We would like to share with you the most recent publication from the MacOrtho team. This paper, titled "Assessment of Radiographic Fracture Healing in Patients With Operatively Treated Femoral Neck Fractures", has been published in the Journal of Orthopaedic Trauma.
Find the abstract below and click here to access the full-version of the article.
Bhandari M, Chiavaras M, Ayeni O, Chakraverrty R, Parasu N, Choudur H, Bains S, Sprague S, Petrisor B. Assessment of Radiographic Fracture Healing in Patients With Operatively Treated Femoral Neck Fractures. J Orthop Trauma. 2013 Jan 2. [Epub ahead of print]
OBJECTIVES: This study was conducted to determine inter-rater and intra-rater reliability on healing assessment of femoral neck fractures between orthopedic surgeons and radiologists, as well as to test the performance of a checklist system for hip fracture healing.
METHODS: We developed and used a scoring system (RUSH score) to determine the validity of quantifying fracture healing. A panel of six reviewers (three orthopaedic surgeons and three radiologists) independently assessed fracture healing with the RUSH system using radiographs of 150 femoral neck fractures at various stages in healing on two occasions four weeks apart.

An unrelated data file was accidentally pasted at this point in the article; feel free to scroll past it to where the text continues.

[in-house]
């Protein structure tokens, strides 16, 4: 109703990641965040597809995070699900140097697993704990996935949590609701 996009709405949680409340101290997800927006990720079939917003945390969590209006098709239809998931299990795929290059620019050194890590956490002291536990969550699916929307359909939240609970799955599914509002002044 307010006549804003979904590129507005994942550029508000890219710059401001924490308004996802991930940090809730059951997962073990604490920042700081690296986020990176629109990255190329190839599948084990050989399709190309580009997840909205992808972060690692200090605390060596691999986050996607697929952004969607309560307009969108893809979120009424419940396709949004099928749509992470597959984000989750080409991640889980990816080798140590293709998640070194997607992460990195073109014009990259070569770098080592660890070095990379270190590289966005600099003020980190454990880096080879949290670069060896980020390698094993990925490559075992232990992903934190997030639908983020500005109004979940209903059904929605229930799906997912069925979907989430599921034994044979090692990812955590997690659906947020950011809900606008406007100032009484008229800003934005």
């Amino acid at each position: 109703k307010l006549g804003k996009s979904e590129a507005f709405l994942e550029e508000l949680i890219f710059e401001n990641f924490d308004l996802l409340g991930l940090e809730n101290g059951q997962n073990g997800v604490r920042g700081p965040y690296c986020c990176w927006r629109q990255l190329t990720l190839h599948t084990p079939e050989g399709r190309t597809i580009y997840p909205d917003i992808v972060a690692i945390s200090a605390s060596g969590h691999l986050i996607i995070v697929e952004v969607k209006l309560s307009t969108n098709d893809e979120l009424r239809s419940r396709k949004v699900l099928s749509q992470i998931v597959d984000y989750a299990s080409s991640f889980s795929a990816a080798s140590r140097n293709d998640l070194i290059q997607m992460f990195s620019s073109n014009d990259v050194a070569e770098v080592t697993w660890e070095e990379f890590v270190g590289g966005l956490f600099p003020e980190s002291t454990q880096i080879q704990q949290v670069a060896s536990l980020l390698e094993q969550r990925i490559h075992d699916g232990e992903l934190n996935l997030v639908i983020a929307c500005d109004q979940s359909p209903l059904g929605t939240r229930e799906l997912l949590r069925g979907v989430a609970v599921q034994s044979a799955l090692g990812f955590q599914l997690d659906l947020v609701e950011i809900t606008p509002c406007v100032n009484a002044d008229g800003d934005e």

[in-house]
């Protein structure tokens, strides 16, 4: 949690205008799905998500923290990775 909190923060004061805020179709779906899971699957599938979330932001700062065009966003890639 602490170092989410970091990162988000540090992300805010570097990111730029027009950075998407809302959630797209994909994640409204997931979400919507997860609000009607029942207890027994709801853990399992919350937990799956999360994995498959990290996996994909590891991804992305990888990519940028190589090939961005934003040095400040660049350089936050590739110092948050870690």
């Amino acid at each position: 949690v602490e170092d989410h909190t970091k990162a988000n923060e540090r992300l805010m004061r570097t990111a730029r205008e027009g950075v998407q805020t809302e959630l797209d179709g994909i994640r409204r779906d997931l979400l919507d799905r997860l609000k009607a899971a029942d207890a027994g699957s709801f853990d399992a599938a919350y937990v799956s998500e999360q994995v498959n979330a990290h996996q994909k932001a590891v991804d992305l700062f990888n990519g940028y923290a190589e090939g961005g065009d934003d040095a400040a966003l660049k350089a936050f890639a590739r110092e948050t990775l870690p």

RESULTS: Using subjective assessment, the inter-rater agreement between reviewer groups for fracture healing was fair (ICC= 0.22, 95% CI:0.01-0.41) with no significant difference in agreement within the orthopaedic surgeon and radiologist groups (0.17 vs. 0.21). There was higher agreement for fracture healing using the RUSH score (ICC=0.53, 95% CI:0.30-0.69) compared to physician impression of healing, highlighting the difficulties with plain radiographic assessments of healing. Intra-rater agreement was consistently high across all measures for both surgeons and radiologists. The RUSH score and medial cortex bridging correlated well with overall assessment of healing (r=0.868 and 0.643, respectively).
CONCLUSIONS: The level of agreement between and within orthopaedic surgeon and radiologist reviewers in the assessment of fracture healing is low, though intra-rater agreement is high. The RUSH score shows promise as a tool to improve agreement on fracture healing. Studies evaluating reliability and accuracy of healing with clinical information and temporal evaluation are needed and may further improve agreement.